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© The Cryosphere Today
A graph of the latest all-time record of Southern Hemisphere sea ice area, expressed as an anomaly.
Antarctic sea ice has hit its second all-time record maximum this week. The new record is 2.112 million square kilometers above normal. Until the weekend just past, the previous record had been 1.840 million square kilometers above normal, a mark hit on December 20, 2007, as I reported here, and also covered in my book.

Mark Serreze, director of the National Snow and Ice Data Center, responded to e-mail questions and also spoke by telephone about the new record sea ice growth in the Southern Hemisphere, indicating that, somewhat counter-intuitively, the sea ice growth was specifically due to global warming.

"The primary reason for this is the nature of the circulation of the Southern Ocean - water heated in high southern latitudes is carried equatorward, to be replaced by colder waters upwelling from below, which inhibits ice loss," Serreze wrote in an e-mail. "Upon this natural oceanic thermostat, one will see the effects of natural climate variations, [the rise] appears to be best explained by shifts in atmospheric circulation although a number of other factors are also likely involved."

There was one part of his response that was hard for me to understand. What would heat the water at high latitudes, those closest to the South Pole? (I also didn't understand why he was talking about ice loss being inhibited when what was happening was the record growth of ice.)

Over the phone, I asked Serreze if he could clarify what was heating the water. His full response is below:
"What we're talking about is water that is 60 degrees south and more southerly than that, and so the basic thing is you have got surrounding the Antarctic continent a band of fairly strong and somewhat steady west-east winds, which they call the Roaring 40s, but then you've got this thing called the coriolis force, which wants to turn things to the left. What happens is that water at the high latitudes, what happens is that as we heat that water, you set up what's called an Ekman drift, which at the surface transports that water from the high southern latitudes toward the equator.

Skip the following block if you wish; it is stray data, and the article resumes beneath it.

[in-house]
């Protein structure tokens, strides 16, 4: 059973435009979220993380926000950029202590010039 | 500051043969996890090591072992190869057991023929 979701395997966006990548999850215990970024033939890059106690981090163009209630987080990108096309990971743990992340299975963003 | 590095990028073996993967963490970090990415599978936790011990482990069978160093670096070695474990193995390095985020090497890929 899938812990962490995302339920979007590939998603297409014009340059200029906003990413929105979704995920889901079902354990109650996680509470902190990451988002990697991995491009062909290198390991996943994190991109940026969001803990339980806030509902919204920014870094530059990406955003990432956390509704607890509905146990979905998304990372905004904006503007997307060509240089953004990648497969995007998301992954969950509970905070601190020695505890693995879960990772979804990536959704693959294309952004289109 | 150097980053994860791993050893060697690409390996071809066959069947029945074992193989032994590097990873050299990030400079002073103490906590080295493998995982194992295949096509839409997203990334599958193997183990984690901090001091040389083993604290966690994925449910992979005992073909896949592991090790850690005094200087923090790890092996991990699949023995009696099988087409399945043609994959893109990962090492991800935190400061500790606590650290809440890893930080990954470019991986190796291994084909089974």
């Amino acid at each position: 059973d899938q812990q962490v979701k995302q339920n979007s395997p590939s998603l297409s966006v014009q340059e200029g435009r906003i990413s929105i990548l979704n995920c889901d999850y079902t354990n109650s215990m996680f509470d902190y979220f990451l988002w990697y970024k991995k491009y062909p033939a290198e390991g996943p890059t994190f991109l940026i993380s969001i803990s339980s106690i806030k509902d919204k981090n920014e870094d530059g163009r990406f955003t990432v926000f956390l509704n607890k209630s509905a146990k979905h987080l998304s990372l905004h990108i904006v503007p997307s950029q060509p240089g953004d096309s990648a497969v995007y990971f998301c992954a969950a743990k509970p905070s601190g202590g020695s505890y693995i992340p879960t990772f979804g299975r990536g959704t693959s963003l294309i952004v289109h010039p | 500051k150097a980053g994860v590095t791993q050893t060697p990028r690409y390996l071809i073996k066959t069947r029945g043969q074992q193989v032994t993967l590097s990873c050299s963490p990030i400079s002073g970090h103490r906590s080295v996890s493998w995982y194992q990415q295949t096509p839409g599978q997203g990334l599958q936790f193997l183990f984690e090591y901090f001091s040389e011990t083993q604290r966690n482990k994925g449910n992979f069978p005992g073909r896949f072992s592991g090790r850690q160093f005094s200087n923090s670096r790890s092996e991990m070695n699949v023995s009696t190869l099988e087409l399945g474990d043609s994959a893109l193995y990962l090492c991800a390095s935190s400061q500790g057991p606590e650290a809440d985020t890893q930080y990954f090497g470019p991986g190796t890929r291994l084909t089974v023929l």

What happens is you have to set up a continuity that has to occur so that what happens is that there's an upwelling of cold waters from below, there's a whole circulation loop where water sinks in the lower southern latitudes, then there's a return flow that brings the same amount of mass to the higher latitudes.

Basically, what happens is that in the Arctic you can warm that surface water up and it doesn't get transported away. It stays there, and it helps melt more ice, but in the Antarctic, the water gets carried away."
I thanked Serreze for his response but told him that I still didn't know what heated the water at high latitudes. Was it, simply, global warming?

"Exactly!" he said.

"How many degrees is the water heated, before it is transported toward the equator?" I asked.

"I don't have data on that," Serreze said. He indicated that Marika Holland, a sea ice specialist and climate modeler at the National Center for Atmospheric Research, would possibly have some data as well as, perhaps, a fuller description of the mechanism warming the water nearest Antarctica and the associated growth of sea ice.

Holland did not respond to multiple requests for comment.

Gavin Schmidt, director of Goddard Institute for Space Studies, also did not respond to multiple requests for comment.